As a cultural icon of the Dominican Republic, baseball holds a strong presence in the country. Surrounded by impoverished neighborhoods, baseball stadiums in larger Dominican cities are routinely maintained. Owners of big businesses like sugar refineries funded the construction of these fields to benefit from the games. Games in these stadiums attract major crowds and a sense of community can be observed. Like their American counterparts, these "latinized" games exude free-spiritedness, social cohesion, and festivity from the fans and players alike. In the Dominican Republic, baseball players are regaled as sports heroes and function as role models to their fan base. This idolization is covered by the media more so than in the United States.
The Dominican Republic is a developing country, struggling with poverty. In 2016, 30.5 percent of Dominicans lived below the poverty line, while 5.5% of Dominicans were unemployed. With poverty costing many Dominicans a chance to get a higher education, many look up to the great success of those who become successful baseball players, and see baseball as an escape from poverty. Because of this, children begin playing organized baseball as early as six years old, and compete with others in leagues with the hopes of being recognized by baseball scouts.
Some argue that the perception of baseball as economic salvation is in reality detrimental to the youth of the Dominican Republic, as it promotes seeking baseball success at all costs, at the expense of pursuing higher education
American hegemony inside Dominican baseballEdit
After Fidel Castro's revolution in Cuba and the subsequent U.S. blockade, scouts of the majors turned their sights towards the Dominican Republic. Posed with the opportunity to acquire quality talent at a reasonable price, major league teams established "working relationships" with Dominican professional teams. Since the 1950s, all 30 MLB franchises have established baseball training academies in the Dominican Republic which are tasked by their respective teams to condition and prepare young Dominican prospects for a chance at further developing in the United States. Having produced many successful athletes from these academies, these academies undercut the reliance of U.S. teams on Dominican baseball organizations.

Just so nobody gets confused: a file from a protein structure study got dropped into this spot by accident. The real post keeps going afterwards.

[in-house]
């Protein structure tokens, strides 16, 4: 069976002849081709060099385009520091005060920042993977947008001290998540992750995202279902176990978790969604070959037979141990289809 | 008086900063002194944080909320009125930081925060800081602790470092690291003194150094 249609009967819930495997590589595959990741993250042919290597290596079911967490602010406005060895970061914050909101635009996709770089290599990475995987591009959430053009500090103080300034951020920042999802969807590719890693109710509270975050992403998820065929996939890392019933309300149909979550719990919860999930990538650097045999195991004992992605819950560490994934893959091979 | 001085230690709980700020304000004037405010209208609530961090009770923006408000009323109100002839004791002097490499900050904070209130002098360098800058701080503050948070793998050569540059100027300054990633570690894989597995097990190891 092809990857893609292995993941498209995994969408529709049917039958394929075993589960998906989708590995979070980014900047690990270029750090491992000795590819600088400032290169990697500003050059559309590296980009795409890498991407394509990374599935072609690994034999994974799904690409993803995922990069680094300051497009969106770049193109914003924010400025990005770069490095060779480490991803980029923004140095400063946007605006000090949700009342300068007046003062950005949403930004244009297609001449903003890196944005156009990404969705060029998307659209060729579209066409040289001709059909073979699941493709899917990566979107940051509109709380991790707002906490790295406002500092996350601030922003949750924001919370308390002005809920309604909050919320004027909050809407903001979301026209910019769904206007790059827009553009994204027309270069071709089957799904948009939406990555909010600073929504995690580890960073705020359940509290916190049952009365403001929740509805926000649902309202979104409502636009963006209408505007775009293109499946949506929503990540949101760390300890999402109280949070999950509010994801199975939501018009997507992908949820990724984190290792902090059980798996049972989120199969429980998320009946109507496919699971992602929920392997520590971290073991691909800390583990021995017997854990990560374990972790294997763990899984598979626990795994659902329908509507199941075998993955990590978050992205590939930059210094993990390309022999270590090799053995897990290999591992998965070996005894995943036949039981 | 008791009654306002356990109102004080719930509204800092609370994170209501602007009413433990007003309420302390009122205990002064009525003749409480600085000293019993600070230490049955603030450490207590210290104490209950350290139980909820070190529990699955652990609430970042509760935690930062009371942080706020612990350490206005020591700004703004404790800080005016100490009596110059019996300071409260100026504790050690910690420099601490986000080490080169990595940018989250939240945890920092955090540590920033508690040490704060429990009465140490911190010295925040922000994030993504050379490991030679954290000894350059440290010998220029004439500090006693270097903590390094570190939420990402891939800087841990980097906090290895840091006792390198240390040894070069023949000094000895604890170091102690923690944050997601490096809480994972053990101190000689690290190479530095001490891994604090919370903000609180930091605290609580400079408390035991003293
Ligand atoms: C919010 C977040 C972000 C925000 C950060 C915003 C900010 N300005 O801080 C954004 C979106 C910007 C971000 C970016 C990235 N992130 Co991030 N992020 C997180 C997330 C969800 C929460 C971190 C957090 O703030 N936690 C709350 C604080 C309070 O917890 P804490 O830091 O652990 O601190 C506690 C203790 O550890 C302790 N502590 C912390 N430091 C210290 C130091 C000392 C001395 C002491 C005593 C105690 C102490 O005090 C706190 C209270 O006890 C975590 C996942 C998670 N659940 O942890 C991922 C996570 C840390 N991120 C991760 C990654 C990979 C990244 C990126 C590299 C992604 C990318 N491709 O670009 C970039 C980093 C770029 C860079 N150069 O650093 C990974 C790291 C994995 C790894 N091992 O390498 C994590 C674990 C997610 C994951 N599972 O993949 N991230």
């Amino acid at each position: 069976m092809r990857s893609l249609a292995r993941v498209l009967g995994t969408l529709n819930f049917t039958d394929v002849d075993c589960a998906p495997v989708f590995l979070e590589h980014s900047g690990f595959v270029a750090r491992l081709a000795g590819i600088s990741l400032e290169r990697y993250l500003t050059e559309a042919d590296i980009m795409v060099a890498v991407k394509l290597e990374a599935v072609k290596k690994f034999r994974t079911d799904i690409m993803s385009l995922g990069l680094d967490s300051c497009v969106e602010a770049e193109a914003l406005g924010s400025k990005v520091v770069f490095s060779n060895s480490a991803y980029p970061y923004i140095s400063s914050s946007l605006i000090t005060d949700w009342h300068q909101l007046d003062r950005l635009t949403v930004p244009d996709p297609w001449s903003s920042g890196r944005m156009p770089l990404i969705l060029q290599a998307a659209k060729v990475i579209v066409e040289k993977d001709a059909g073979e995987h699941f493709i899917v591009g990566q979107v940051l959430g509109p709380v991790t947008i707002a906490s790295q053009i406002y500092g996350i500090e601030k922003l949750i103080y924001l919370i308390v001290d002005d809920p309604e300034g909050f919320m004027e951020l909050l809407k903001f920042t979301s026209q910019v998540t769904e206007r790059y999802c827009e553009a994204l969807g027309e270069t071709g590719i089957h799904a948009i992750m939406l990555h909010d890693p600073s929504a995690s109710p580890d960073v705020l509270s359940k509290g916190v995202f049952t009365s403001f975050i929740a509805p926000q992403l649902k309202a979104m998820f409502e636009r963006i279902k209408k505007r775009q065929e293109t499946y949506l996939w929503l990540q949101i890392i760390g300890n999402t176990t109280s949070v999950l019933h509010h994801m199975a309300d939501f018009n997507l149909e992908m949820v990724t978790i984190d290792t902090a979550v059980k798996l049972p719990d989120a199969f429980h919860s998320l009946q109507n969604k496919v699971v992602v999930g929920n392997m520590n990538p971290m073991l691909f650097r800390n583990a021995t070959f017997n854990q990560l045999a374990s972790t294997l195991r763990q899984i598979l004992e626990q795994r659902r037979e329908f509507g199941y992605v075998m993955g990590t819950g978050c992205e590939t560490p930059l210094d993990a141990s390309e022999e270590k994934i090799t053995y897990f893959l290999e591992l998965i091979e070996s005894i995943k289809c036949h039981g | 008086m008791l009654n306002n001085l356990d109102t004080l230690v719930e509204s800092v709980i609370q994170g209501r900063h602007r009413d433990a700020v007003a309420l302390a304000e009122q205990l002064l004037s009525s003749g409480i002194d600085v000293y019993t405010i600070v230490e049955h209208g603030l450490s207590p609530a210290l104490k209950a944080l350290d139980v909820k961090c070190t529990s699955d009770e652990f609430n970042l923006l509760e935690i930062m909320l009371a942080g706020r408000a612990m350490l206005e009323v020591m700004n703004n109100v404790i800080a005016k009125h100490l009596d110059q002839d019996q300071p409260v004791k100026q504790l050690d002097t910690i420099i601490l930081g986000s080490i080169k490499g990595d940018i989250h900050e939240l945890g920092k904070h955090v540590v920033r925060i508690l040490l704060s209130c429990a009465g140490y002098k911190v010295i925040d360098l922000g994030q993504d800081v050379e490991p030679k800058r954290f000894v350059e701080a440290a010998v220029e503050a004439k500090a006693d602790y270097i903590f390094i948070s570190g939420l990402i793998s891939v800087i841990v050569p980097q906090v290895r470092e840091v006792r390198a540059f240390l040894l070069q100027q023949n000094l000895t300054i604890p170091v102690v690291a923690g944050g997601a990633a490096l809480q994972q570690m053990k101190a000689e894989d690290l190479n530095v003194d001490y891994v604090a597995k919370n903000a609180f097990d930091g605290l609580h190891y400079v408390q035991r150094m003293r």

|1922||Leones del Escogido||Luis Alfau||Tigres del Licey|
|1924||Tigres del Licey||Charles A. Dore||Leones del Escogido|
|1929||Tigres del Licey||Charles A. Dore||Leones del Escogido|
|1936||Estrellas Orientales||Enrique Mejía||Tigres del Licey|
|1937||Dragones de Ciudad Trujillo||Lázaro Salazar||Aguilas Cibaeñas|
|Won Caribbean Series|
*Two Dominican teams participated in the Serie del Caribe in 2008
|Tigres del Licey||22 (2)*|
|Leones del Escogido||16 (1)*|
|Estrellas Orientales||4 (1)*|
|Toros del Este||3|
|Gigantes del Cibao||1|
|Caimanes del Sur||0|
|Dragones de Ciudad Trujillo||0 (1)*|
*Championships won before LIDOM (1951)
- HISTORIA DE LA SERIE DEL CARIBE Archived February 5, 2011, at the Wayback Machine. Accessed on 2011-01-12.
- Van Hyning, Thomas E.; Valero, Eduardo (1995). Puerto Rico's Winter League: A History of Major League Baseball's Launching Pad. McFarland. p. 1.
- Klein, Alan. "Baseball as Underdevelopment: The Political-Economy of Sport in the Dominican Republic". Northwestern University, 1989
- Gordon, Dan. "Winter League Escapades: Dispatches from Ballparks in the Dominican Republic". University of Nebraska Press, 2001
- Klein, Alan. "American Hegemony, Dominican Resistance, and Baseball". Dialectical Anthropology, 1988
- "Central America :: Dominican Republic — The World Factbook - Central Intelligence Agency". www.cia.gov. Retrieved 2020-07-09.
- Klein, Alan. "Culture, Politics, and Baseball in the Dominican Republic". Latin American Perspectives, 1995
- Jessop, Alicia (March 19, 2013). "The Secrets Behind The Dominican Republic's Success In The World Baseball Classic And Major League Baseball". Forbes. Retrieved January 3, 2014.